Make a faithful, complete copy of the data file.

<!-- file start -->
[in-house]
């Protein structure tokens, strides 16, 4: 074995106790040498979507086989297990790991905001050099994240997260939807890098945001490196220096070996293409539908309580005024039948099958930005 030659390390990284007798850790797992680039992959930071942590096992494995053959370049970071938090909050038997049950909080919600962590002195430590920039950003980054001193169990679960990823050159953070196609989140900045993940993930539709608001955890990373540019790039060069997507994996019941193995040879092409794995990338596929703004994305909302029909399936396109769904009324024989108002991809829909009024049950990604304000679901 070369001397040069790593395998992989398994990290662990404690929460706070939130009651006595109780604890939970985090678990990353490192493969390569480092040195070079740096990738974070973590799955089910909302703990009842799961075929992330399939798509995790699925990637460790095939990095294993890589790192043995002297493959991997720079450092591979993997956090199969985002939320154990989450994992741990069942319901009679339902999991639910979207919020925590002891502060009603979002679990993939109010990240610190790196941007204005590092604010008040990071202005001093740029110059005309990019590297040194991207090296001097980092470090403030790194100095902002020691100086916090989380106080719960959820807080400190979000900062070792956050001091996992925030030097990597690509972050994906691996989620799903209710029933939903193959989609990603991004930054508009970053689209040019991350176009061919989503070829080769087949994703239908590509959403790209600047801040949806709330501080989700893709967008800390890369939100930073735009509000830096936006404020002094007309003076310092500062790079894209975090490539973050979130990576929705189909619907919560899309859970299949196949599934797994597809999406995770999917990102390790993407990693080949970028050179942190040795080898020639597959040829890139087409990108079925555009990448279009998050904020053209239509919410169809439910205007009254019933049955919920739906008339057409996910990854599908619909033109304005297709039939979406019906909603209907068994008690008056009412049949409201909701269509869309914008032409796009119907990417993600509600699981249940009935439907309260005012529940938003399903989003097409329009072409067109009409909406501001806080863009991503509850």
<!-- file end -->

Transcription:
[in-house]
């Protein structure tokens, strides 16, 4: 074995106790040498979507086989297990790991905001050099994240997260939807890098945001490196220096070996293409539908309580005024039948099958930005 030659390390990284007798850790797992680039992959930071942590096992494995053959370049970071938090909050038997049950909080919600962590002195430590920039950003980054001193169990679960990823050159953070196609989140900045993940993930539709608001955890990373540019790039060069997507994996019941193995040879092409794995990338596929703004994305909302029909399936396109769904009324024989108002991809829909009024049950990604304000679901 070369001397040069790593395998992989398994990290662990404690929460706070939130009651006595109780604890939970985090678990990353490192493969390569480092040195070079740096990738974070973590799955089910909302703990009842799961075929992330399939798509995790699925990637460790095939990095294993890589790192043995002297493959991997720079450092591979993997956090199969985002939320154990989450994992741990069942319901009679339902999991639910979207919020925590002891502060009603979002679990993939109010990240610190790196941007204005590092604010008040990071202005001093740029110059005309990019590297040194991207090296001097980092470090403030790194100095902002020691100086916090989380106080719960959820807080400190979000900062070792956050001091996992925030030097990597690509972050994906691996989620799903209710029933939903193959989609990603991004930054508009970053689209040019991350176009061919989503070829080769087949994703239908590509959403790209600047801040949806709330501080989700893709967008800390890369939100930073735009509000830096936006404020002094007309003076310092500062790079894209975090490539973050979130990576929705189909619907919560899309859970299949196949599934797994597809999406995770999917990102390790993407990693080949970028050179942190040795080898020639597959040829890139087409990108079925555009990448279009998050904020053209239509919410169809439910205007009254019933049955919920739906008339057409996910990854599908619909033109304005297709039939979406019906909603209907068994008690008056009412049949409201909701269509869309914008032409796009119907990417993600509600699981249940009935439907309260005012529940938003399903989003097409329009072409067109009409909406501001806080863009991503509850």